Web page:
Opus bird feeders | Winter Bird Feeders



The Best Winter Bird Feeders - Suet Feeders
Of course winter is a tough time for birds. For birds looking for berries, most plants have lost those long ago. Flying insects and crawling grubs are hidden safely away the winter months, and if there was some source of food out that a bird might eat much of the time it is hidden under a several inches of snow.

Traditionally one of the best feeders for the winter bird population is a suet bird feeder, as opposed to a more conventional seed hopper or tube feeder.

Suet is a popular choice because it has several advantages for use in the winter. It holds up to cold weather well. At temperatures above 70 degrees F it will melt, so don't leave it out year round. Since it has a large percentage of fat it has a lot of calories, and is usually mixed with other high energy foods like peanuts for additional protein to give an additional energy boost. Finally suet cakes will last for quite a while so you don't need to refill the feeder too often.

Suet was used many years ago by the settlers in America. It comes from raw beef or mutton fat, it's often made from the fat found around the loins and kidneys. Our ancestors found many uses for it like candle-making. To make suet the fat is rendered in a process where the fat is heated to produce a wax like material. Once it cools slightly this wax like material is shaped and stored like soap.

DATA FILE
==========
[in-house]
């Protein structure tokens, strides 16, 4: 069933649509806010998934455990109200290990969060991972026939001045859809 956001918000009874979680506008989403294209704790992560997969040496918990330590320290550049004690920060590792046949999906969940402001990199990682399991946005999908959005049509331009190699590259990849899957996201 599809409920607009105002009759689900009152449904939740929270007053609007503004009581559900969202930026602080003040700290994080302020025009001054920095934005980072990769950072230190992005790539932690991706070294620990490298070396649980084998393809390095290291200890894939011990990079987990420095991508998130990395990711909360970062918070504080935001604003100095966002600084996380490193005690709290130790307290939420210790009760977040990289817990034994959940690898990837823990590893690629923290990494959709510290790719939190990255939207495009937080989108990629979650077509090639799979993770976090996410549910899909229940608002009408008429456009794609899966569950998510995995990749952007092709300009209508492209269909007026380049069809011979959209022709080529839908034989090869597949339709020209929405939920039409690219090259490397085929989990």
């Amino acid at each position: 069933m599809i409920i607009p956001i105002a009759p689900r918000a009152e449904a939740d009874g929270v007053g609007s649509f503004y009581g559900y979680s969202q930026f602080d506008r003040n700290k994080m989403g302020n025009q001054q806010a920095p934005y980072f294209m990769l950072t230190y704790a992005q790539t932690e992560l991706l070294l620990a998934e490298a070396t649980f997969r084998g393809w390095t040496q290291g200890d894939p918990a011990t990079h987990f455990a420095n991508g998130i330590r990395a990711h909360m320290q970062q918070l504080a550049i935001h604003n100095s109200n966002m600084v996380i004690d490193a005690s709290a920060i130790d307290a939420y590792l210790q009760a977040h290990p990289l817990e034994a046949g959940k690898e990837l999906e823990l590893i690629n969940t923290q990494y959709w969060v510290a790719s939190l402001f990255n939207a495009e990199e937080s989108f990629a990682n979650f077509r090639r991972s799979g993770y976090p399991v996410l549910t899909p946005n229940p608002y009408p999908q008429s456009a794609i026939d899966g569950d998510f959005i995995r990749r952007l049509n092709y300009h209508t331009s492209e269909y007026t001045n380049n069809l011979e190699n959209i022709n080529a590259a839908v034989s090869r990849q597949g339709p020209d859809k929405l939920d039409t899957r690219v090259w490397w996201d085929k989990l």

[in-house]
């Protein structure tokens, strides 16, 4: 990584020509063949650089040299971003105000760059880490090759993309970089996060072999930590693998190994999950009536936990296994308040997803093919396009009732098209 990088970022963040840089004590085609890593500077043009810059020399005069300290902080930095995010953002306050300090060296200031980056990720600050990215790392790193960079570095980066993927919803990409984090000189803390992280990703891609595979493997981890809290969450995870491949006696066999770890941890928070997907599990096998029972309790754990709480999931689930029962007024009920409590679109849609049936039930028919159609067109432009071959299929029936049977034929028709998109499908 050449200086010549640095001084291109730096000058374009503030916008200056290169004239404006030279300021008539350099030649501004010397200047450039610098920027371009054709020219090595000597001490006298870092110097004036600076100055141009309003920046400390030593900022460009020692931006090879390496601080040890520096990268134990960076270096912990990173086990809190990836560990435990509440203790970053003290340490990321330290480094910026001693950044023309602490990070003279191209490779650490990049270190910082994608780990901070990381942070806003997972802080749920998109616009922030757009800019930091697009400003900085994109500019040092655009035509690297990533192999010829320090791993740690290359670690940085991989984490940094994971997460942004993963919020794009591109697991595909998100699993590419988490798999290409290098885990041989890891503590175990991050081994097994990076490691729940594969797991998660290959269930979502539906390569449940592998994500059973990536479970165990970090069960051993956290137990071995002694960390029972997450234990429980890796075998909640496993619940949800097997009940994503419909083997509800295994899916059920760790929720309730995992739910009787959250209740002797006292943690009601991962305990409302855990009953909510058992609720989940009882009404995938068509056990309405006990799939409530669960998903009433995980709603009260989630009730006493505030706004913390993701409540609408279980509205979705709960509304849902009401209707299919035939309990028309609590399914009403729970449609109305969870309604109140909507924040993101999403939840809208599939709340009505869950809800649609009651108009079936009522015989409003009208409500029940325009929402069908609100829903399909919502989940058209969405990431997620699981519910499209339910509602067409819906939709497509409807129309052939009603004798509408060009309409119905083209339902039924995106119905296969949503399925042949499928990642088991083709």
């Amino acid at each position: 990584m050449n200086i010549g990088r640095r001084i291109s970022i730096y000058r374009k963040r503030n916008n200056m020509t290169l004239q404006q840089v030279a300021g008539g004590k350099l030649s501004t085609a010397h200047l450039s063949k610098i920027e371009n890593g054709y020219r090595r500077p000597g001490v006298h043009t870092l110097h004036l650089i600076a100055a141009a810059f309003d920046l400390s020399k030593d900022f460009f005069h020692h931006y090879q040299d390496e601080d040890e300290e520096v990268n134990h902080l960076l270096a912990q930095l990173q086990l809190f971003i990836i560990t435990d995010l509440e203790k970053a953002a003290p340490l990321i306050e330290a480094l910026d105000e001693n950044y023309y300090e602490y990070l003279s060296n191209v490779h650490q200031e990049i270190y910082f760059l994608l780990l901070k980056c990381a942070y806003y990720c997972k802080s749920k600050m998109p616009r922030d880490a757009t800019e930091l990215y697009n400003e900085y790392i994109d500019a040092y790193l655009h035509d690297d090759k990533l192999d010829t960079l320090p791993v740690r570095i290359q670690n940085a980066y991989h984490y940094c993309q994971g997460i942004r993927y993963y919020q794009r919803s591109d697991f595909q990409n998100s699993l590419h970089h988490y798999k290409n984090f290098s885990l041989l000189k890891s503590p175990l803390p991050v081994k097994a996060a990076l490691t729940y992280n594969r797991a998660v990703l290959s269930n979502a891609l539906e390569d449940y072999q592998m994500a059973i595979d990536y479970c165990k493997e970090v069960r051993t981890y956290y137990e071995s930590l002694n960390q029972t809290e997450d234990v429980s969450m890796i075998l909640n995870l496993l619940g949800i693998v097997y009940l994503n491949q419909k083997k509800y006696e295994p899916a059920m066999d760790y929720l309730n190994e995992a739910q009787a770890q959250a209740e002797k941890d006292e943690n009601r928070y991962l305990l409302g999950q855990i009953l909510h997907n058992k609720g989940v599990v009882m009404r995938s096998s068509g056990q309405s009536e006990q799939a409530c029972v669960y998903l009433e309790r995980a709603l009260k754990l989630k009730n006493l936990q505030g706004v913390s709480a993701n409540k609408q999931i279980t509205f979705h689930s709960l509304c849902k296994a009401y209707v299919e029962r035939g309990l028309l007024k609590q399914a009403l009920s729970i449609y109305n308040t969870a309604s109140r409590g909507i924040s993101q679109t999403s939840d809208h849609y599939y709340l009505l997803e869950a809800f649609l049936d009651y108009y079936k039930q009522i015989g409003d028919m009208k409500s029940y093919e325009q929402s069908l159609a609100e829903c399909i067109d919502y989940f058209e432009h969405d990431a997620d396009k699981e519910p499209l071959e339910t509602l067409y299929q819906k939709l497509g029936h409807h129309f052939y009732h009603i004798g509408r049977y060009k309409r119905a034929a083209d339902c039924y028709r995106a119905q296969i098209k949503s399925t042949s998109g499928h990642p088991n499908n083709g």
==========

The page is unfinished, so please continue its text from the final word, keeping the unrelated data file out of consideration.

Once you have the raw suet, to make it usable in a feeder it is usually prepared in a block similar in shape and size to a sandwich. To increase the protein in the food it's common to add other ingredients like cracked peanuts or seeds which are mixed in before the suet solidifies so they are distributed through the food block. There are many types of commercially available suet blocks. There are also many web sites featuring suet recipes targeting different bird species if you are inclined to make your own

suet.

Usually a suet feeder looks like of a small wire cage feeder where the suet block is placed. This can be hung from a tree or simply nailed to the trunk of a tree. Another common favorite is a traditional bird hopper feeder that also has suet cages on the sides.

What type of birds can you help feed with a suet feeder? Birds that are attracted to suet feeders include woodpeckers, goldfinches, juncos, cardinals, thrushes, jays, bluebirds and wrens. Some folks consider it unfortunate that they will also attract starlings. If you are one that doesn't want to attract starlings try finding a suet bird feeder with only bottom access, since starlings can't hang upside down to feed. Squirrels are another creature attracted to suet feeders than many (including the birds) consider a pest. To keep squirrels out you need to make sure the feeder cant' be accessed by climbing or jumping from a nearby roof or tree. If you still have a problem often using baffles will help keep them away.

Suet bird feeders come in many of styles and shapes. The most common of all the suet feeders are the simple cage feeders. These house the suet in a protective cage that can hang from a tree. For those wanting something more esthetic there are decorative suet feeders. These are often mounted on a pole that can be freestanding in your yard, hopefully safe from your squirrel friends.

While winter is a tough time of year for our feathered friends, with a suet bird feeder you can help the birds in your area come through ready for spring in good health.

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